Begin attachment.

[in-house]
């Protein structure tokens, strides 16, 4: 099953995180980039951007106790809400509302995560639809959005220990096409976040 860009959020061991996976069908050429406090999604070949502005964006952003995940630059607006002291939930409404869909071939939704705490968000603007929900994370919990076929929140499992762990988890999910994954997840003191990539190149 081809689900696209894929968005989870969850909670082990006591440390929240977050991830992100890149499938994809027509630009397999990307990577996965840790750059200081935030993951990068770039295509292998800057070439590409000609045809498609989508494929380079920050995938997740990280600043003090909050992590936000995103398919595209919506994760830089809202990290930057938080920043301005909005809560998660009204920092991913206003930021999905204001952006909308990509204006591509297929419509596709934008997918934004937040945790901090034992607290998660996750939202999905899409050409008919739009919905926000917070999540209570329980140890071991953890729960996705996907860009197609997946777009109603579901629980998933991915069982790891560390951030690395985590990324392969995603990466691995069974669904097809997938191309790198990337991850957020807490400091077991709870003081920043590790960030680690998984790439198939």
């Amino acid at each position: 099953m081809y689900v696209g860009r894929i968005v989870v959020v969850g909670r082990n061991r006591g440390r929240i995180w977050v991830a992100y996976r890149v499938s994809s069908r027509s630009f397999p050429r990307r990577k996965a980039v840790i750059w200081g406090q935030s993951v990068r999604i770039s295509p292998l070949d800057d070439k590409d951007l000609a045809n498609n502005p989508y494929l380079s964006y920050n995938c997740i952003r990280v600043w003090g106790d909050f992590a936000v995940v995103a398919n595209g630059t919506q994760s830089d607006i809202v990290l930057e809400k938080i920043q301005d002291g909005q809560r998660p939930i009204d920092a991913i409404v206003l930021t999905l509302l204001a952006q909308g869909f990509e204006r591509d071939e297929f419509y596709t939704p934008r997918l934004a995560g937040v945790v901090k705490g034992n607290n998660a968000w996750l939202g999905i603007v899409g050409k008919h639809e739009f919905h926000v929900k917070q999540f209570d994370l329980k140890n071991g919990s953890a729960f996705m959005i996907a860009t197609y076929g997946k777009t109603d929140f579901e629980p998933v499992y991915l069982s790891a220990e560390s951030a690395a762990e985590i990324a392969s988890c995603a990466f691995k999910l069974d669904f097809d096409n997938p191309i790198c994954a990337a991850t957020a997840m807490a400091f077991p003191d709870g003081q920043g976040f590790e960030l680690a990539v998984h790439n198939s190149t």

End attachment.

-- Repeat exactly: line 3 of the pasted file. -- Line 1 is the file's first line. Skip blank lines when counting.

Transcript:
């Amino acid at each position: 099953m081809y689900v696209g860009r894929i968005v989870v959020v969850g909670r082990n061991r006591g440390r929240i995180w977050v991830a992100y996976r890149v499938s994809s069908r027509s630009f397999p050429r990307r990577k996965a980039v840790i750059w200081g406090q935030s993951v990068r999604i770039s295509p292998l070949d800057d070439k590409d951007l000609a045809n498609n502005p989508y494929l380079s964006y920050n995938c997740i952003r990280v600043w003090g106790d909050f992590a936000v995940v995103a398919n595209g630059t919506q994760s830089d607006i809202v990290l930057e809400k938080i920043q301005d002291g909005q809560r998660p939930i009204d920092a991913i409404v206003l930021t999905l509302l204001a952006q909308g869909f990509e204006r591509d071939e297929f419509y596709t939704p934008r997918l934004a995560g937040v945790v901090k705490g034992n607290n998660a968000w996750l939202g999905i603007v899409g050409k008919h639809e739009f919905h926000v929900k917070q999540f209570d994370l329980k140890n071991g919990s953890a729960f996705m959005i996907a860009t197609y076929g997946k777009t109603d929140f579901e629980p998933v499992y991915l069982s790891a220990e560390s951030a690395a762990e985590i990324a392969s988890c995603a990466f691995k999910l069974d669904f097809d096409n997938p191309i790198c994954a990337a991850t957020a997840m807490a400091f077991p003191d709870g003081q920043g976040f590790e960030l680690a990539v998984h790439n198939s190149t």